KPBS AIRDATE: January 03, 2003
Yeah, I know I’m only supposed to review live theater. But this movie has a serious theater pedigree. And besides, it’s a knockout movie musical, and there hasn’t been a successful movie made of a stage musical since “Cabaret” in 1972. Last year’s “Moulin Rouge” revitalized the genre. And the new “Chicago” is sustaining it — in spades. Based on a 1926 play, the musical was factual, in part — the story of one Roxie Hart, a married chorine who offed her two-timing lover in Prohibition Chicago. The 1975 Kander and Ebb musical, co-written by legendary director-choreographer Bob Fosse, was a Broadway hit, and so was its 1996 revival, which is still running.
But it took 27 years for the movie to be made. And I think it was worth the wait. For a project of this scope and magnitude, there were an awful lot of novices: first-time feature director Rob Marshall, a veteran musical theater choreographer; Oscar-winning writer Bill Condon, had never written a musical. And some movie stars had never been in one: Renee Zellweger, who glitters as the impressionable, unexpectedly sympathetic Roxie, and John C. Reilly as her hopelessly invisible husband. Some stars surprise us: stunning Catherine Zeta-Jones, a killer singer and dancer as the murderous Velma Kelly, actually got her start in musical theater. Richard Gere, who plays the slick, slimy lawyer Billy Flynn, reportedly took the role because he wanted his 2-year old to see him tap dance.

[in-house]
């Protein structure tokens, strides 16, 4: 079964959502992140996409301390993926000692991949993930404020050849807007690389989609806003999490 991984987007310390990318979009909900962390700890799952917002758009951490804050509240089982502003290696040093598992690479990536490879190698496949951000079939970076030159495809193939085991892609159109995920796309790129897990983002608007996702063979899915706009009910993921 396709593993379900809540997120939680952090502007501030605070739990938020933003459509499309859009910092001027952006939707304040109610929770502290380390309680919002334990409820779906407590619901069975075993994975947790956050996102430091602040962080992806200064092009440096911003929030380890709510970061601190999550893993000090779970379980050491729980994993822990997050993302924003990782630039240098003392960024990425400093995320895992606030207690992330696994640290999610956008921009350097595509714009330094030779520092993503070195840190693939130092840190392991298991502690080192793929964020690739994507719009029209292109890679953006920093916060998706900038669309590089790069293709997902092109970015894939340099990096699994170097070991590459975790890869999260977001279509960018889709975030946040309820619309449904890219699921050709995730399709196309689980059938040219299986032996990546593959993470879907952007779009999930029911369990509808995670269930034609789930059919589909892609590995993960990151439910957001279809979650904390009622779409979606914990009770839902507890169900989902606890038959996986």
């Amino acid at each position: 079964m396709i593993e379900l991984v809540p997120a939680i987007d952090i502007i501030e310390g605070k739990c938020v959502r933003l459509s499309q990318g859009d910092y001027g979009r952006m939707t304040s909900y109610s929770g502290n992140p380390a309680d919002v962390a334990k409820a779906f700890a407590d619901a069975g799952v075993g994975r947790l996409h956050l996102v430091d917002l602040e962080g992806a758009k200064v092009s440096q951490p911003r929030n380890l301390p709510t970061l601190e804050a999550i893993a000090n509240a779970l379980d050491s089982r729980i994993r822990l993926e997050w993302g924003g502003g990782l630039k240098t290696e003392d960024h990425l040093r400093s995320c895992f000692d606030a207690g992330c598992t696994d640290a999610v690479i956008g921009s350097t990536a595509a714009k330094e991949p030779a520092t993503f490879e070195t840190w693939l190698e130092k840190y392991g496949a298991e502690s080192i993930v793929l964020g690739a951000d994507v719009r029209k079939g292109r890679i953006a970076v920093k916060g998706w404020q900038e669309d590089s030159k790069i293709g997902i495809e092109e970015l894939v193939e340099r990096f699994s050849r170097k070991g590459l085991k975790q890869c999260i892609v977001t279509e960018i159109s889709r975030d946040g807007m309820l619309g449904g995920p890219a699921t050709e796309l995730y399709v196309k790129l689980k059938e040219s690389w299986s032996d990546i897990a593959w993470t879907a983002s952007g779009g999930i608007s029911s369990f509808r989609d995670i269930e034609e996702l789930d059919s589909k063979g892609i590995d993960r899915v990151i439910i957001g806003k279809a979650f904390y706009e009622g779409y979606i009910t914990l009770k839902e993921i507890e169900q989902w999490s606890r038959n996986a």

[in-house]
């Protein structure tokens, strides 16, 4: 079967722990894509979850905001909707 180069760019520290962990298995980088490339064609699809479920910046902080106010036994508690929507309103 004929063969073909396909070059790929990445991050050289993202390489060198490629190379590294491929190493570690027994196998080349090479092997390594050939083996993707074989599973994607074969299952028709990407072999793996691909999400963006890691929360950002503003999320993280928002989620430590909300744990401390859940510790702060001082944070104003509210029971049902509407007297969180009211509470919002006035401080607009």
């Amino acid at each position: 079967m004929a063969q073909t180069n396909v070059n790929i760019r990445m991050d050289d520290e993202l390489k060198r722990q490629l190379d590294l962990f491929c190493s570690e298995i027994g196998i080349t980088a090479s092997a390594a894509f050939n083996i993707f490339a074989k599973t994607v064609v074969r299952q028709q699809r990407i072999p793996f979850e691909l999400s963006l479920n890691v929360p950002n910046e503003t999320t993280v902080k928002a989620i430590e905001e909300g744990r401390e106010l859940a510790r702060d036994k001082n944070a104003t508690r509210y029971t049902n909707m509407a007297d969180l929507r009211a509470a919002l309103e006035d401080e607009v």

Marshall and Condon enhanced the structure for the big screen. So now there’s a major divide between the reality of the cynical story and the fantasy of Roxie’s imagination, where all the fabulous songs are staged. Roxie’s got stars in her eyes; here, unlike the stage version, every number is played out surreally as a vaudeville routine: from the torch song to the Big Mama belter (done to the hilt by Queen Latifah), even a hilarious ventriloquist act. It’s a brilliant reconception — as seedy and sordid as the original, but with a decidedly filmic razzle-dazzle. Maybe these aren’t true theatrical triple-threats — actor-singer-dancers; they’re movie stars, and we love to see them shine in a new way. The direction and choreography inventively mask how little Zellweger or Gere actually move, capitalizing instead on their star power: Zeta-Jones’ tough sultriness the perfect counterpart to Zellweger’s vulnerable pout; Gere as the charming cad with the seductive twinkle in his eye. There’s more than a whiff of ‘Cabaret’ here, homage to Fosse, but it feels creative and new. In this upside-down Cinderella story, evil triumphs over good, and that’s not dusty history; think O.J. in those sleazy courtroom scenes, with all their fancy footwork. As the song goes, “How can they see with sequins in their eyes?” The movie is good to its word: Gorgeous, dazzling, irresistible. Celebrity, murder, and amorality never looked so good.
©2003 Patté Productions Inc.